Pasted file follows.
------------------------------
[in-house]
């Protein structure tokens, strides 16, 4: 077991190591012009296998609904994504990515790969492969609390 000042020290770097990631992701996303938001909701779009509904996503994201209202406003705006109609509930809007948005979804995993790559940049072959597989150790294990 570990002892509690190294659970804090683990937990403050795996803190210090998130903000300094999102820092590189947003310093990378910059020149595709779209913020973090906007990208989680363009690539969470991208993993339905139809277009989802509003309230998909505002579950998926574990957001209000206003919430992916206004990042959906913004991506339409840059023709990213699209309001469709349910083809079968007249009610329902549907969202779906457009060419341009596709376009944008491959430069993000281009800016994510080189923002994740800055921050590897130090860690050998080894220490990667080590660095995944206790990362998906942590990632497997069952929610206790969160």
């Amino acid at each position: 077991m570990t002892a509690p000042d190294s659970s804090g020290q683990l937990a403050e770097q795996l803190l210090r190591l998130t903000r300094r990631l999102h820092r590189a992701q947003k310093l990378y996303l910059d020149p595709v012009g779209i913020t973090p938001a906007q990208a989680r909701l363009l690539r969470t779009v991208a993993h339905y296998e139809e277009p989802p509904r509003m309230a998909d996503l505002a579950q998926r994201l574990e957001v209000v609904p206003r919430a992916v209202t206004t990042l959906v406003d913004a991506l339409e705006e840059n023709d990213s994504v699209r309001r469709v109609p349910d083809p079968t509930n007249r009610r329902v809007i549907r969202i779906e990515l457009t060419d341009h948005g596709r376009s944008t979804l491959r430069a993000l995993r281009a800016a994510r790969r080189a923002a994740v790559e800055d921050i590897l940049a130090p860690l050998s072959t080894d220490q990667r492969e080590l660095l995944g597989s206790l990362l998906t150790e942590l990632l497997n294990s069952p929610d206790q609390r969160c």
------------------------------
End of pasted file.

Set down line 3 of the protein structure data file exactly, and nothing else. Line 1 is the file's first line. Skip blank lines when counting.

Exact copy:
């Amino acid at each position: 077991m570990t002892a509690p000042d190294s659970s804090g020290q683990l937990a403050e770097q795996l803190l210090r190591l998130t903000r300094r990631l999102h820092r590189a992701q947003k310093l990378y996303l910059d020149p595709v012009g779209i913020t973090p938001a906007q990208a989680r909701l363009l690539r969470t779009v991208a993993h339905y296998e139809e277009p989802p509904r509003m309230a998909d996503l505002a579950q998926r994201l574990e957001v209000v609904p206003r919430a992916v209202t206004t990042l959906v406003d913004a991506l339409e705006e840059n023709d990213s994504v699209r309001r469709v109609p349910d083809p079968t509930n007249r009610r329902v809007i549907r969202i779906e990515l457009t060419d341009h948005g596709r376009s944008t979804l491959r430069a993000l995993r281009a800016a994510r790969r080189a923002a994740v790559e800055d921050i590897l940049a130090p860690l050998s072959t080894d220490q990667r492969e080590l660095l995944g597989s206790l990362l998906t150790e942590l990632l497997n294990s069952p929610d206790q609390r969160c």